Decision Making-Being A Good Skeptic
In the beginning of our evolutionary process we had to rely on our intuition and senses to keep us safe and alive. If something had a foul odor or tasted peculiar we could discard it. If danger lurked our antennae went up. We learned but there were always new experiences, so it paid to be cautious and skeptical. It was a necessary decision making tool. It seems we will have to rely on our intuitive decision making again to keep us healthy, balanced, and able to enjoy our lives.
As we fast forward into the 21st century immediate threats to our physical safety have been replaced by perceived threats from the information world. For example we have long accepted that believable information comes in printed form thereby making “untruthful” printed data not be so easy to detect . What and whom do you rely upon in this age of the internet?
From Wikipedia we have this: the word skepticism can characterize a position on a single claim, but in scholastic circles more frequently describes a lasting mind-set. Skepticism is an approach to accepting, rejecting, or suspending judgment on new information that requires the new information to be well supported by evidence.
Skepticism can be double-edged sword. It guides us to be cautious and yet can keep us from being open to the new. Since extremists seem to control much of the news, people and ideas who are in opposition are branded with labels. You could be a dove, hawk, liberal, conservative, wacko, new ager, hippie, socialist, etc. Lack of evidence is not necessarily proof that something does not exist. It merely means that verification is absent and as such we cannot say with certainty one way or the other. For example the alternative medicine world has long been discredited by the allopathic and scientific community because there was no proof that taking an herb or vitamin had any bearing on one’s health. It could be beneficial and then again if one were relying solely on it when more stringent measures were called for the consequences could be severe.
The challenge comes in our society when a belief or idea that could be true and beneficial is discredited for lack of evidence. This discourages honest investigation, pushing forward to the edge, to gather more pieces of the puzzle until there is definitive proof. This form of thinking is a cultural norm. Any idea that could threaten the stability of the norm is rejected. People who threaten the stability of the group are non-conformists, and historically have been shamed, banished and often put to death. Yet as Alfred North Whitehead, an English mathematician and philosopher observed the universe seems to be made up of two opposing forces, novelty and habit. Novelty is the urge to change and habit is the urge to preserve and stay put. Therefore there is always a dynamic tension between these two forces. But Whitehead observed that there was always a little bit more novelty than habit. Hence change is a certainty. The skeptical challenge is that skepticism sits more on the side of habit.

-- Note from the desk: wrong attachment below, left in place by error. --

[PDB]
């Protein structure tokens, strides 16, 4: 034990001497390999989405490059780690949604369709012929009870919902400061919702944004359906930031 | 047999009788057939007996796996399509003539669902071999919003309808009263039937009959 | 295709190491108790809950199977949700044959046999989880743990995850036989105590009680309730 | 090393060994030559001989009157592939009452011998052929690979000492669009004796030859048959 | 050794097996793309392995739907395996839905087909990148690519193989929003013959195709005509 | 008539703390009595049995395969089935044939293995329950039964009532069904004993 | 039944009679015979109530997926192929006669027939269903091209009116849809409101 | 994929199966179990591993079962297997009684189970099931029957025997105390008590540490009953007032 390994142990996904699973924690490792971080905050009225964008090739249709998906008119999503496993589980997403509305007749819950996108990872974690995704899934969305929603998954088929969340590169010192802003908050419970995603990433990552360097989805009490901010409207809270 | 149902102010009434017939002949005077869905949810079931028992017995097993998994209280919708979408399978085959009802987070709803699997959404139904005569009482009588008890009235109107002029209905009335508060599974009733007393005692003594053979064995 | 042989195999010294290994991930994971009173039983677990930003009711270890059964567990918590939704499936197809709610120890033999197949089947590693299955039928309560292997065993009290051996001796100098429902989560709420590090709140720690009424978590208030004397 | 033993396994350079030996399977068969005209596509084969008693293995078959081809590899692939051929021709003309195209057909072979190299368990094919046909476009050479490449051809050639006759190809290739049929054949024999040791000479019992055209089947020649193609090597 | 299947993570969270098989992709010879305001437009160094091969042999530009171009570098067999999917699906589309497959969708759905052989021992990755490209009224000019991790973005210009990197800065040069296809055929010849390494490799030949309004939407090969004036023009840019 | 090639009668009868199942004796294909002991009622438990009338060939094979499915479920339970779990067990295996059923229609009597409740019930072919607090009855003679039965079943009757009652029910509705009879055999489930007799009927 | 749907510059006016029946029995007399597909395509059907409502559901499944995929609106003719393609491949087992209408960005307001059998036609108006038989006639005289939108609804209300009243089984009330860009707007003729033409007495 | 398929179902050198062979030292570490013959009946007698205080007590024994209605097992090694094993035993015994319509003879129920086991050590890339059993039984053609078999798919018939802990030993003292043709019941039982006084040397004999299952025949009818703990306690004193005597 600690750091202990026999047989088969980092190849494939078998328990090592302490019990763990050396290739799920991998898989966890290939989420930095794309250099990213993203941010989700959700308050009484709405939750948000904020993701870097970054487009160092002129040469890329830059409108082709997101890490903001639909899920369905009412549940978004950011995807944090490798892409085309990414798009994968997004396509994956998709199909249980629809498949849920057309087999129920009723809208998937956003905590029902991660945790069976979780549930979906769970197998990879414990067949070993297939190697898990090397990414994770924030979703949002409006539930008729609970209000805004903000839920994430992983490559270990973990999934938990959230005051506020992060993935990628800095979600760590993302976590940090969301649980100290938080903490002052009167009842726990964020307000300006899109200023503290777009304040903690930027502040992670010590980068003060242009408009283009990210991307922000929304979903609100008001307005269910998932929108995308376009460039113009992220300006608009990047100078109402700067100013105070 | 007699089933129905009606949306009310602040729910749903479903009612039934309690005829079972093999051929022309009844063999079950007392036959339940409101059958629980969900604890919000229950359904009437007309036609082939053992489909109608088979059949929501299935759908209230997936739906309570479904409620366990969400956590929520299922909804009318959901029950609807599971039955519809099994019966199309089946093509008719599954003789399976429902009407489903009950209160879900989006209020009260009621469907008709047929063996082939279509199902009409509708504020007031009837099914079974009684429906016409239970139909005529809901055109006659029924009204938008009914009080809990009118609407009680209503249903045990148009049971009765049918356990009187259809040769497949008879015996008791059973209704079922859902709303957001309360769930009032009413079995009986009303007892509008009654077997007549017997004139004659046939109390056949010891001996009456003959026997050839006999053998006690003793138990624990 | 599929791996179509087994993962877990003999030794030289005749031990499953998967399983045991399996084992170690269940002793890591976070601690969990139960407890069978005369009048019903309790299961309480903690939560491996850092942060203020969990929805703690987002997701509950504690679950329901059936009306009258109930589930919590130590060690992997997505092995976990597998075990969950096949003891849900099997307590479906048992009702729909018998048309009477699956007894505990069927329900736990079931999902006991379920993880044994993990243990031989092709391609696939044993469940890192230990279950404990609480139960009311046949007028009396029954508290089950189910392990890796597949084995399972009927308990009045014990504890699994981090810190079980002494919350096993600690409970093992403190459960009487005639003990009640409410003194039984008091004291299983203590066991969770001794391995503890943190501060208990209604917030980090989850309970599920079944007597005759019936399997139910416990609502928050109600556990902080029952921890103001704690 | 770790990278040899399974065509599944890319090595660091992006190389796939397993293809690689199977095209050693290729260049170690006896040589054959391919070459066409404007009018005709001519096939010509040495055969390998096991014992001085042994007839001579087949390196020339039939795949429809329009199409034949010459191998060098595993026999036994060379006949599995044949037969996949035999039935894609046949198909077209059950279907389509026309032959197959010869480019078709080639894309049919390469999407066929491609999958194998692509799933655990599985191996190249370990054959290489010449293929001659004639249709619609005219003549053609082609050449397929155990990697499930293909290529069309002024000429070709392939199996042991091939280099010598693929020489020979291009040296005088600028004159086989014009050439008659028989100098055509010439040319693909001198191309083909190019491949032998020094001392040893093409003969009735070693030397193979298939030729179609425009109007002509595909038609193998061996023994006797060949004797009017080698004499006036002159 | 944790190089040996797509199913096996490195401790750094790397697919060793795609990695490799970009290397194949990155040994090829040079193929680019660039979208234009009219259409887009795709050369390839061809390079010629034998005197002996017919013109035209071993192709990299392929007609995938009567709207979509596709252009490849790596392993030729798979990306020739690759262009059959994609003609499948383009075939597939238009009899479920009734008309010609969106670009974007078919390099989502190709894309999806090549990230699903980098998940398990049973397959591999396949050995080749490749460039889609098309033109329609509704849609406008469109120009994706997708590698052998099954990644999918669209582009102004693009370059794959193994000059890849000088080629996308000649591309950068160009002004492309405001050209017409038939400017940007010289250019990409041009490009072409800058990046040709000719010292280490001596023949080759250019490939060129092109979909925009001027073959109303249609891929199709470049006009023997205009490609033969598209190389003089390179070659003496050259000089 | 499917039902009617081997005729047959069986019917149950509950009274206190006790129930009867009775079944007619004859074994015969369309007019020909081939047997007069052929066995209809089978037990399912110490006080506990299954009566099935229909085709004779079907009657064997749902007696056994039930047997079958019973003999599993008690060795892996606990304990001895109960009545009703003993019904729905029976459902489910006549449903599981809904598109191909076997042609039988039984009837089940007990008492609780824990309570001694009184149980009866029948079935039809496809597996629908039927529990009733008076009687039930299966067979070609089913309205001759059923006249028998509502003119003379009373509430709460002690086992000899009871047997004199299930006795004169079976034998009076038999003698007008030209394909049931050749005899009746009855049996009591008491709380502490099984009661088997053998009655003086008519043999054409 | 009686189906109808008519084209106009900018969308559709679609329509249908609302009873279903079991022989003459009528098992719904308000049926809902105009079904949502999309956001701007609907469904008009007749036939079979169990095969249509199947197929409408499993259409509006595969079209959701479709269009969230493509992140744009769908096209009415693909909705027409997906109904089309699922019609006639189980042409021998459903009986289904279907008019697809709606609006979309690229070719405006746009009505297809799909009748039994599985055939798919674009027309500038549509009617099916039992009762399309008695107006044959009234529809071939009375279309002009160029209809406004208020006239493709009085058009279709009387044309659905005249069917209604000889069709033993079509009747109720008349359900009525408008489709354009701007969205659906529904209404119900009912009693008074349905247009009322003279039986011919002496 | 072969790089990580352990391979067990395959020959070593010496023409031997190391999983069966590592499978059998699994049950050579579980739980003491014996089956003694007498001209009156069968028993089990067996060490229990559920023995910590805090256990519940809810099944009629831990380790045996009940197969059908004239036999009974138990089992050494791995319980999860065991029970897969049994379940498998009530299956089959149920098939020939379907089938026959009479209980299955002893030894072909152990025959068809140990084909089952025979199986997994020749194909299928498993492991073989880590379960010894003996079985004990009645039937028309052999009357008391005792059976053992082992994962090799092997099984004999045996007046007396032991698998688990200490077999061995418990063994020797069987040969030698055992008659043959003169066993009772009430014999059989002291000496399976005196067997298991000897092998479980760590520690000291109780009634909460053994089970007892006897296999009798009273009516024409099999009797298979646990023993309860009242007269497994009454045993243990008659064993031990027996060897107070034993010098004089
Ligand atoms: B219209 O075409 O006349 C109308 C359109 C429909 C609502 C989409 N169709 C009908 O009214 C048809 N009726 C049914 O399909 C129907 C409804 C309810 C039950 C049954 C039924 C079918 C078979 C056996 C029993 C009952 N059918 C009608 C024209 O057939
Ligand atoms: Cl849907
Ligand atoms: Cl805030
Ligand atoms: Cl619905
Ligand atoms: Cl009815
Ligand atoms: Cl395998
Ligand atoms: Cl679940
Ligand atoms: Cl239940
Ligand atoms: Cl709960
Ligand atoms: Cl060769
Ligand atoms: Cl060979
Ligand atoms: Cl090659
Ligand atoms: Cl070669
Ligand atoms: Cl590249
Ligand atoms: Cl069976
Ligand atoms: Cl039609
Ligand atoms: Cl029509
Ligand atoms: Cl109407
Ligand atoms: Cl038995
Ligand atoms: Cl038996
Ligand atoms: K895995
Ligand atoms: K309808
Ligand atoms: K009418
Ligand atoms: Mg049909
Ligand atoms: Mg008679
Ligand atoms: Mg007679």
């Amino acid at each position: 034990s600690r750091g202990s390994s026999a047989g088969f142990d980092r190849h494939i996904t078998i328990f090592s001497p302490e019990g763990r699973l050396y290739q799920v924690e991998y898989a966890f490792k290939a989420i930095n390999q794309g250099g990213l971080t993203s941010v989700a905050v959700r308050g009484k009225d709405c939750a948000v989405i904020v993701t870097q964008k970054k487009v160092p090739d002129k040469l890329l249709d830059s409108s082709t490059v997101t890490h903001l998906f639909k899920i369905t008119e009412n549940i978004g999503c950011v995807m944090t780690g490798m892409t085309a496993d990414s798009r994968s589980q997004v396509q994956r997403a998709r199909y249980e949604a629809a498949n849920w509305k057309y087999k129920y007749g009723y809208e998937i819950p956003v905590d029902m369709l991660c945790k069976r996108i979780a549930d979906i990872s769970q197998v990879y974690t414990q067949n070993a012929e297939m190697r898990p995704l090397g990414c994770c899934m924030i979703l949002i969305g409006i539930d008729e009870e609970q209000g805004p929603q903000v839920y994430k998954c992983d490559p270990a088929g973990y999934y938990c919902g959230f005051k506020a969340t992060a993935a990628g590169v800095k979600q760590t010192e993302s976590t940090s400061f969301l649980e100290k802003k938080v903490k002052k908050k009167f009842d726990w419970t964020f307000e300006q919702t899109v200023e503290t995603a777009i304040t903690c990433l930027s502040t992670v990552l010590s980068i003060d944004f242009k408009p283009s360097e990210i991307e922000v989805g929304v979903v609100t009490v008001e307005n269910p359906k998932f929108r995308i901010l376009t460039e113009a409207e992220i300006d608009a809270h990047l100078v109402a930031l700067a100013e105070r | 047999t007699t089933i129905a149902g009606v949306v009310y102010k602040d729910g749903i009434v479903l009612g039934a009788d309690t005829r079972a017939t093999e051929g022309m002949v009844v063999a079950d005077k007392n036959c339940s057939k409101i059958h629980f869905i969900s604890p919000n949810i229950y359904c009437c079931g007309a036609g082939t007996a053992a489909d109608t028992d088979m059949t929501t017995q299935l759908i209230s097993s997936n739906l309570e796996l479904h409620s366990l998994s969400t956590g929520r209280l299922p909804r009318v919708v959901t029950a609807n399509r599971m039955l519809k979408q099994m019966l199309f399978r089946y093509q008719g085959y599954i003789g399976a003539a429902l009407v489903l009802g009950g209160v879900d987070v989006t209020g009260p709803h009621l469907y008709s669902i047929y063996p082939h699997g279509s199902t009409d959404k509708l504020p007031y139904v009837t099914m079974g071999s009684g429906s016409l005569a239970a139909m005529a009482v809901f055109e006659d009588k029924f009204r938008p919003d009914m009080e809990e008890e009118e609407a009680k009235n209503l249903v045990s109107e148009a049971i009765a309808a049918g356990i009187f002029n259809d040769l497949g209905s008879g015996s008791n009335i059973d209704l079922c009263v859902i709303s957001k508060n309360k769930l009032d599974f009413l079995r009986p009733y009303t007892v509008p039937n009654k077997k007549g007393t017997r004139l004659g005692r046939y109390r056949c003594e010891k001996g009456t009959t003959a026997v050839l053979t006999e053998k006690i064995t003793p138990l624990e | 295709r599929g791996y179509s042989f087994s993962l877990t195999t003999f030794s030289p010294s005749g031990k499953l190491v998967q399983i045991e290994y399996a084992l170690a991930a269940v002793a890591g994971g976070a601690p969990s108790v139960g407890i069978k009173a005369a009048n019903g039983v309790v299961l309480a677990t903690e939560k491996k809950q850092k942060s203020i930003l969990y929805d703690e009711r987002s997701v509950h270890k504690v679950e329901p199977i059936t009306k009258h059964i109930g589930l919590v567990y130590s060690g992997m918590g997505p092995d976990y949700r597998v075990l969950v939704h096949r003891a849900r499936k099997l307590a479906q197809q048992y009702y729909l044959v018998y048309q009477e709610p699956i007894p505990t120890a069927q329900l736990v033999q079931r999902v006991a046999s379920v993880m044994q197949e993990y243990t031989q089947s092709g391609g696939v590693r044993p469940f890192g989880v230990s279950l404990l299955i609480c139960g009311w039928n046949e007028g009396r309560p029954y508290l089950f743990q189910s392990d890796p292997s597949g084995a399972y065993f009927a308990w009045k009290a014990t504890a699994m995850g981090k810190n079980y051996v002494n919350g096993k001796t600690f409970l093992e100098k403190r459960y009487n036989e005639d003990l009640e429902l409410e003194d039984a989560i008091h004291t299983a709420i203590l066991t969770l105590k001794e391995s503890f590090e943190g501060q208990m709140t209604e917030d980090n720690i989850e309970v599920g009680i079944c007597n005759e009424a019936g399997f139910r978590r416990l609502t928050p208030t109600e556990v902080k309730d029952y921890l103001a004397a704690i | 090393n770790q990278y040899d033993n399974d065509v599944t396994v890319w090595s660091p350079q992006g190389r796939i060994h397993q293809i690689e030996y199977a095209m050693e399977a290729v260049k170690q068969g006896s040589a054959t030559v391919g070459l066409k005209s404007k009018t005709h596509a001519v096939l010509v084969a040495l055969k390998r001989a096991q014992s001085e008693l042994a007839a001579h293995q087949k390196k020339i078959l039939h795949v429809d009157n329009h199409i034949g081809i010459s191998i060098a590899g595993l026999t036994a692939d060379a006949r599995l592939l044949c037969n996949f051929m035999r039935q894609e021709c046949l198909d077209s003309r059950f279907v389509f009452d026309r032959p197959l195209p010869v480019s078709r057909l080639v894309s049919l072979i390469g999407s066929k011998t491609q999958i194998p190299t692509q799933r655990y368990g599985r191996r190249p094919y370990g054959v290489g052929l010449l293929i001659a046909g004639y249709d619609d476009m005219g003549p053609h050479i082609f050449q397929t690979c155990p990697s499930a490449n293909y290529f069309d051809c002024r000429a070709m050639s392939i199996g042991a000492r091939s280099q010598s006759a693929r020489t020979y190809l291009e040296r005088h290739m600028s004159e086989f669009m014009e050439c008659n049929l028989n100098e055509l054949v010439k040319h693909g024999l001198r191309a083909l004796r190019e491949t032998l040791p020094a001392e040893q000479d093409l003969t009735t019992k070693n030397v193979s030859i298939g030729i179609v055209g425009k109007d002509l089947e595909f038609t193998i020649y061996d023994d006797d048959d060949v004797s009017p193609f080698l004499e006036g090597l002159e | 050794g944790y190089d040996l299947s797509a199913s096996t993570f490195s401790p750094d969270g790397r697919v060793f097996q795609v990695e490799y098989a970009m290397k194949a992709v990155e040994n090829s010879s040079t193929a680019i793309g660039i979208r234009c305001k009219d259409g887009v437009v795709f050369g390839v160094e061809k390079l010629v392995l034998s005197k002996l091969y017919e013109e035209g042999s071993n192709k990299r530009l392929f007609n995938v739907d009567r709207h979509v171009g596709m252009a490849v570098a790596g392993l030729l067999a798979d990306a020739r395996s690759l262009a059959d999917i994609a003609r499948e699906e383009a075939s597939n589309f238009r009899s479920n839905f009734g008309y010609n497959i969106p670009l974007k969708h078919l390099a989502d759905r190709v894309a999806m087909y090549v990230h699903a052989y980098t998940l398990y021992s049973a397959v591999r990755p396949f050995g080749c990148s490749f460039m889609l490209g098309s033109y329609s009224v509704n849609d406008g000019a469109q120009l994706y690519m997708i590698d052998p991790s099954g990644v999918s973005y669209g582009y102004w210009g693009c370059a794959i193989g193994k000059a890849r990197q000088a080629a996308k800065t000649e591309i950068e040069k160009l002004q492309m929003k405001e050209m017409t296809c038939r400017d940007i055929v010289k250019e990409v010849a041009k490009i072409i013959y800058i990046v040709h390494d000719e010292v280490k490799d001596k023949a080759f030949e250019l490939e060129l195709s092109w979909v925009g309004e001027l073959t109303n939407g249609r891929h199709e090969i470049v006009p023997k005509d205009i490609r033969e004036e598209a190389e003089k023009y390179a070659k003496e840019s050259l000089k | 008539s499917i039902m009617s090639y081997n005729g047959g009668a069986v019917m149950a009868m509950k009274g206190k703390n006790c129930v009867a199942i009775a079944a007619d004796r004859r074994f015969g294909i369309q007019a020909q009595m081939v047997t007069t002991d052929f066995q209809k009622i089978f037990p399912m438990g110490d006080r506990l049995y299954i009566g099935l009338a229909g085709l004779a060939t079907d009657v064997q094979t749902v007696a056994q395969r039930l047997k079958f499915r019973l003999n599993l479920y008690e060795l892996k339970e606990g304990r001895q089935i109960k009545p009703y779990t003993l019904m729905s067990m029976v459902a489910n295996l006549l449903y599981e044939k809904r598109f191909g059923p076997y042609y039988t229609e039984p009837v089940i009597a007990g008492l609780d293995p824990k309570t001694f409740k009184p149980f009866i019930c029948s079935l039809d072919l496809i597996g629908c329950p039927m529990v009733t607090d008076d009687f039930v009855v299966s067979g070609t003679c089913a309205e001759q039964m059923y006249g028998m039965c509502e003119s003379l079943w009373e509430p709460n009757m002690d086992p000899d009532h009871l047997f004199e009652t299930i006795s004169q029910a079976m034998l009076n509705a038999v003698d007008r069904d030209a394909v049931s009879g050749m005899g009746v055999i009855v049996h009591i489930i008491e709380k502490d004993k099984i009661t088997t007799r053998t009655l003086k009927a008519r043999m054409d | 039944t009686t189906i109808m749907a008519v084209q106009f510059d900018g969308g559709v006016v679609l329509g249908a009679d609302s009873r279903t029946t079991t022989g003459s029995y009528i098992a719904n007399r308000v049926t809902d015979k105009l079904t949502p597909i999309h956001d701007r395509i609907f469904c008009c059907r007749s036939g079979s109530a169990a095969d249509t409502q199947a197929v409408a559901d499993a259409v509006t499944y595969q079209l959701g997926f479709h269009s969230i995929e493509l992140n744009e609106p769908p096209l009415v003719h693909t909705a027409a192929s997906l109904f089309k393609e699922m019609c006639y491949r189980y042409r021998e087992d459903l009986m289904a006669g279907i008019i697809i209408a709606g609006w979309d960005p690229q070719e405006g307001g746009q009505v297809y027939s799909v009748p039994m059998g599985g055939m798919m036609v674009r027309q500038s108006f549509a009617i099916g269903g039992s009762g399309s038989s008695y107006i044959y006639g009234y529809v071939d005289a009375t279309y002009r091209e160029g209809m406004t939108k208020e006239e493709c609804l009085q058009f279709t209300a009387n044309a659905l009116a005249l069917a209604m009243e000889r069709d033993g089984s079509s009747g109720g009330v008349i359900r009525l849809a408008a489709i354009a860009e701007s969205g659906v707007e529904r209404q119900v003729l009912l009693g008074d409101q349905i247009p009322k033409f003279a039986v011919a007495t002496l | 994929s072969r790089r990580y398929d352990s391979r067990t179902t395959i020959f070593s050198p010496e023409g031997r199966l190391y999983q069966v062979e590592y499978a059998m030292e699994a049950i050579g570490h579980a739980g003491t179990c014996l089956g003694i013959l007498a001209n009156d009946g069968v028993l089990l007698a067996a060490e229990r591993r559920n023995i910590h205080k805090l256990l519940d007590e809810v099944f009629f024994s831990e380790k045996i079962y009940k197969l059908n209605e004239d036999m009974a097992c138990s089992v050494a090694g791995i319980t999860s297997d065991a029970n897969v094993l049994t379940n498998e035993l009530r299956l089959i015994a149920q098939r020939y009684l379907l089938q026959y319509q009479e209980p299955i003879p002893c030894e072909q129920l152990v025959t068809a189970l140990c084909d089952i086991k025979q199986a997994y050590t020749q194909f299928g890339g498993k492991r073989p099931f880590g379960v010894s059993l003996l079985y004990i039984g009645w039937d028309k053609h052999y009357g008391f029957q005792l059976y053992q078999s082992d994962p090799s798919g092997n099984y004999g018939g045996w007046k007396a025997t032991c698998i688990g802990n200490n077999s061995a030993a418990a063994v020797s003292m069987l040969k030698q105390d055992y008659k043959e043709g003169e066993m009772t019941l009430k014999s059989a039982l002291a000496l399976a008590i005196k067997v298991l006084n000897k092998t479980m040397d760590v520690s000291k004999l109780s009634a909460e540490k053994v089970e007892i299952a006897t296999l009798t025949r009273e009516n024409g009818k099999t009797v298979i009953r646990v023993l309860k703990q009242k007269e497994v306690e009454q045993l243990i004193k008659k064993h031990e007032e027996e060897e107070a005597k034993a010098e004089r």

For example witness the current issue around the Wiki-Leaks. It is an expression of novelty. Whether you agree or disagree with what has happened, it is causing major revelations around core human questions: how much transparency is too much? Can there be too much truth? What is it we really fear? Are our fears really justified? The bright side of this event is that we as a society are now pushing forward with bigger questions to answer such as what is the role of the U.S. in the world today? Are we thinking correctly?
A popular beachhead of skepticism for example is found in the non-provable points of view surrounding spirituality and the paranormal. Dr.Raymond Moody the famous psychiatrist who studied near death experiences used to say that believers and disbelievers are one in the same. Neither one can prove their viewpoint. He liked to think that he was a non-believer, meaning that he did not know, but was open to what might develop. Even our science is founded on a principle that can be traced all the way back to an assumption called the Big Bang. And what was before that? Now however, quantum physics is providing more answers and more certainty.
The real challenge is not allowing skepticism to deny us a reality we don’t as of now understand but are intuitively drawn to support. It is a tightrope walk perhaps urged on by the forces of some great attractor we have yet to understand.
So what is the prudent course of action? If there is a new belief system in the early stages of development, meaning that it has not been scientifically proven and it’s veracity could benefit you, then why not approach it logically. If it can’t do much damage, then bite off a small chunk. Test it. If that works out well, bite off another but bigger chunk and test it. But check these things out for yourself. For example that is my advice surrounding such ideas as the newer principles of manifestation as articulated by David Spangler. It is also the way I believe we must treat working with our intuition and the unconscious to meet the rapidly changing world of the future. In this way we can let skepticism serve our decision making but not rule it.